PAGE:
In 2012, the leaders of Orange County and Orlando came together to form the initial Best Foot Forward Coalition. Together, they believed they could make the roads safer by focusing on one critical behavior: getting more drivers to yield and stop for people in marked crosswalks. Over the last 8 years, BFF has tracked significant improvements in driver yield rates at observed crosswalks.
62% of residents of the Greater Orlando Metro live in Orange County, according to the U.S. Census Bureau. Even more work there. That made Orange County and the City of Orlando the obvious starting point for BFF to make a big difference in pedestrian safety.
Each year, the BFF Steering Committees choose a number of crosswalks to monitor and enforce. The steering committees are made of up city and county engineers, planners, law enforcement, representatives from the public schools, the health department and public transit. Crosswalks are chosen based on a number of factors including: ones near schools, LYNX bus stops or SunRail stations, ones in high-crash corridors, ones with a high number of resident complaints, ones with engineering changes or counter-measures already planned.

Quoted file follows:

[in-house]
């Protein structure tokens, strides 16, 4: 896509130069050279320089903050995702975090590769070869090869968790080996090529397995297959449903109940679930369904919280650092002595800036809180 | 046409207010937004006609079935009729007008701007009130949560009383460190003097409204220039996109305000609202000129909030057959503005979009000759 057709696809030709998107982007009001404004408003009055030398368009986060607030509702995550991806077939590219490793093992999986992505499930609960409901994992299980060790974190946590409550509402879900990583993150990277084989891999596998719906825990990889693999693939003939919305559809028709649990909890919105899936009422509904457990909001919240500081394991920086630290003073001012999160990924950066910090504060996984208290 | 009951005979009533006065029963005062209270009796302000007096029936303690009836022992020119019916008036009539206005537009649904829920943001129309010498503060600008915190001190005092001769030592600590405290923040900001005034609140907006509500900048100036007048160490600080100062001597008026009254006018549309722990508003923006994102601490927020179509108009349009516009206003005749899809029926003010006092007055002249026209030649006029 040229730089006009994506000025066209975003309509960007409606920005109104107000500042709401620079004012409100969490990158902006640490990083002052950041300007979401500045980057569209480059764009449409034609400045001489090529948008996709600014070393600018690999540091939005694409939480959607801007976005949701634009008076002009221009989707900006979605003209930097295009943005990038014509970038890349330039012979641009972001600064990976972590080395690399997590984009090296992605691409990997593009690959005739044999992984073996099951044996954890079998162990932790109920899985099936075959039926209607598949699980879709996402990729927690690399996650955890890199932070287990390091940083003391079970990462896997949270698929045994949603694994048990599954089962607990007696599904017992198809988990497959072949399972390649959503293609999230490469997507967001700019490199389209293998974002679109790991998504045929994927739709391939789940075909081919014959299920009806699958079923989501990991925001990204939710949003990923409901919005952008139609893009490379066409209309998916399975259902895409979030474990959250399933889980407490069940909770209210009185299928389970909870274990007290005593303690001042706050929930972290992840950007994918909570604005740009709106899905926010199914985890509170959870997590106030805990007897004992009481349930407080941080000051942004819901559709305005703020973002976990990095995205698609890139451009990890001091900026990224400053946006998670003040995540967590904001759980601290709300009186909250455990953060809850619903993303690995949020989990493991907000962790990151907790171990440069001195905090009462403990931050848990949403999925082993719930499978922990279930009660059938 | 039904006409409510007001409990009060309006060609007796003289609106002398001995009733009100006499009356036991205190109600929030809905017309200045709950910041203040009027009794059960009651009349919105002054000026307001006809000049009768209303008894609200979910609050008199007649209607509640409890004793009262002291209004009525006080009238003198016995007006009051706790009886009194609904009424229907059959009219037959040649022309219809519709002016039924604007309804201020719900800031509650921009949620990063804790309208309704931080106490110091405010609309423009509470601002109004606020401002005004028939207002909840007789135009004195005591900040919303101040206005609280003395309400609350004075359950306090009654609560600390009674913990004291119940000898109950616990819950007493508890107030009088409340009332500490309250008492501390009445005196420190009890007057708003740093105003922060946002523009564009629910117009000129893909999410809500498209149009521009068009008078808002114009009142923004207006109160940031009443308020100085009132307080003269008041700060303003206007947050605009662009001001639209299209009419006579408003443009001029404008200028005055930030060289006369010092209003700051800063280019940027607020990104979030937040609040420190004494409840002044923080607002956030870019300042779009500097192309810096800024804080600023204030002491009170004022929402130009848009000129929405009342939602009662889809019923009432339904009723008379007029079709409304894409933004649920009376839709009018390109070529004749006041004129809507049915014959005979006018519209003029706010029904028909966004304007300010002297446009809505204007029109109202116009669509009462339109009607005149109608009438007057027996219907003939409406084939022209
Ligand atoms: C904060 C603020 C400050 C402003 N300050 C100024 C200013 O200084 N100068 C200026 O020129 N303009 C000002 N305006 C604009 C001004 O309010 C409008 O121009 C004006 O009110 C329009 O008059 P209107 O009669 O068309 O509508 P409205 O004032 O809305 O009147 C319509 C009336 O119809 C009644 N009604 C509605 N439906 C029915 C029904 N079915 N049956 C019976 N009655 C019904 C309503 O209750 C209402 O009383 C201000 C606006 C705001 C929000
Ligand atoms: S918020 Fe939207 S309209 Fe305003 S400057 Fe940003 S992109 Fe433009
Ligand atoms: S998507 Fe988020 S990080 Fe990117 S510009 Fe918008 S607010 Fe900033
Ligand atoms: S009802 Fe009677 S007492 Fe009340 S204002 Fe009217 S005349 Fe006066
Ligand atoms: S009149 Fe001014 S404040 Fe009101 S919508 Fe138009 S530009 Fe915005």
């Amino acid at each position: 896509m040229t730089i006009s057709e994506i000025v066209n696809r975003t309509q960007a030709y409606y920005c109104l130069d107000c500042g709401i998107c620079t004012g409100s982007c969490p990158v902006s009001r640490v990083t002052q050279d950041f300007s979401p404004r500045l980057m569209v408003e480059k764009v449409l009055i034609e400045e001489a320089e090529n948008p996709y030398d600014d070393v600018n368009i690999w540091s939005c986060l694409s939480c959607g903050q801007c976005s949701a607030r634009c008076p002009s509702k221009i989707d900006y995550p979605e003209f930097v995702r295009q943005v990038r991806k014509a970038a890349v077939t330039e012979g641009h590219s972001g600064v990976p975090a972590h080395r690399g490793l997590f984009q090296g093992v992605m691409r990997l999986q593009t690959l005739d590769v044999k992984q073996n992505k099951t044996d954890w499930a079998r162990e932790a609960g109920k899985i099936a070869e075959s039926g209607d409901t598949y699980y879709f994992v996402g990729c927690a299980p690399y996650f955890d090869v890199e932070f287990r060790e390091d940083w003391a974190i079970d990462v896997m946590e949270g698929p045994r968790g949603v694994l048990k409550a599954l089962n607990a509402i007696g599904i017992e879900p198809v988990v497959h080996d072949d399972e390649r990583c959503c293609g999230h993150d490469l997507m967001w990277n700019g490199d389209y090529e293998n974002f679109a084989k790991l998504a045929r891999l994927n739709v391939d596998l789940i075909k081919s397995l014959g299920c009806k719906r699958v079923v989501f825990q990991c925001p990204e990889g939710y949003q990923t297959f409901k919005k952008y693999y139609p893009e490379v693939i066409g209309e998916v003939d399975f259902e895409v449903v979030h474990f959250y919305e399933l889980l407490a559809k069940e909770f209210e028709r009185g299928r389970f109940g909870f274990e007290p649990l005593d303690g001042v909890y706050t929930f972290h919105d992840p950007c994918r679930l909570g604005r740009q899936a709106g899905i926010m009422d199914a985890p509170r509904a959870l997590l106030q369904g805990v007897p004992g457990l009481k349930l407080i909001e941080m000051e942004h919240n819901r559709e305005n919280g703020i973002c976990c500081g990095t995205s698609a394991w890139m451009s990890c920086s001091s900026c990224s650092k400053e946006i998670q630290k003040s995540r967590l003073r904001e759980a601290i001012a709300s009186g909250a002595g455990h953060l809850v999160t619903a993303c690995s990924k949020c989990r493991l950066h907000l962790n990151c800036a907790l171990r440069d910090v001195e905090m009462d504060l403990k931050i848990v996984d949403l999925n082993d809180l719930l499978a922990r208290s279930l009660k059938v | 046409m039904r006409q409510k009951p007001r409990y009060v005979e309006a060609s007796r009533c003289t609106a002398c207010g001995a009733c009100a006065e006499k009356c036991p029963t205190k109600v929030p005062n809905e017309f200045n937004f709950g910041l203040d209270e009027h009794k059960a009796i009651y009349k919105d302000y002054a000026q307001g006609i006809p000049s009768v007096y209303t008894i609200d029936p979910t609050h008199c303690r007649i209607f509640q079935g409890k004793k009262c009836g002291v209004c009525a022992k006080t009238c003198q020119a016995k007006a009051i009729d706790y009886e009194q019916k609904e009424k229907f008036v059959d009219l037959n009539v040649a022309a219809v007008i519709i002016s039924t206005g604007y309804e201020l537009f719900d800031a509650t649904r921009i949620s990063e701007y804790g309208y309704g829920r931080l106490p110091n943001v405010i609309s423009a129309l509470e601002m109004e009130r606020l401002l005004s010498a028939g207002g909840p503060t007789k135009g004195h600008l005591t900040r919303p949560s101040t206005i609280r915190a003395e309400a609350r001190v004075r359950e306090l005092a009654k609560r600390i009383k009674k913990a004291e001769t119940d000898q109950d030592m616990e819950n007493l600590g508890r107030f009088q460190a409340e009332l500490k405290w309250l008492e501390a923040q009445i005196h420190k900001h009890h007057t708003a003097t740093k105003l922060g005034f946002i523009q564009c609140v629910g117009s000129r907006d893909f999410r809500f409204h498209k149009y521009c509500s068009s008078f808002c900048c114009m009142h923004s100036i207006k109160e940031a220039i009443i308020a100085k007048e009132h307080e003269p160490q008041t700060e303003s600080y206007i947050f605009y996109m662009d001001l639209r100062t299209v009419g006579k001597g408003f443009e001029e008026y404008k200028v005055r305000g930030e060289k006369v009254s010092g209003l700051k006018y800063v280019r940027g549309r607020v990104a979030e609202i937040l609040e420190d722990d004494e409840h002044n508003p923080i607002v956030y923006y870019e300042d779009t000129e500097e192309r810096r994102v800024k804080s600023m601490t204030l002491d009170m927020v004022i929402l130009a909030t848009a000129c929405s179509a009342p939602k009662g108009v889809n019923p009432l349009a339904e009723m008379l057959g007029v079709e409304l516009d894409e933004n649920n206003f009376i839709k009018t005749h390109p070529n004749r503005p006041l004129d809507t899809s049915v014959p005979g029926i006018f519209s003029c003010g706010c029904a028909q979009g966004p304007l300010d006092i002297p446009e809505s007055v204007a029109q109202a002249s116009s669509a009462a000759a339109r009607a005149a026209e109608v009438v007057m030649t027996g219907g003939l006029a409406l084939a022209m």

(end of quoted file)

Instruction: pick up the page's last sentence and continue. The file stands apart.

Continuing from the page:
Below are the 2020 crosswalks chosen. Click on each crosswalk to see Google Street View.
Best Foot Forward launched on May 30, 2012 at a standing-room-only press conference hosted by Orlando Health, timed to coincide with National Trauma Awareness Month.
Speakers included Orlando Mayor Buddy Dyer, Winter Park Mayor Ken Bradley, Maitland Mayor Howard Schieferdecker, Orange County Mayor Linda Chapin, Graciela Noriega-Jacoby, chief of staff, Orange County Government, Howard Barley, Executive Director, MetroPlan Orlando, Patty Maddox, CEO/President, Winter Park Health Foundation, John Lewis, CEO of LYNX, Ronald Blocker, Retired Orange County Public Schools Superintendent, John Promes, MD, Trauma Medical Director, Orlando Regional Medical Center, Orange County Sheriff Jerry Demings and Orlando Police Chief Paul Rooney.
More than 150 attendees were present and the launch was advanced in print and video by the Orlando Sentinel, leading that day’s paper and was followed up the next day with an article, plus a column and editorial. It was covered by all local television stations, all news radio, in English and Spanish, and picked up by the national NPR blog “Transportation Nation.”
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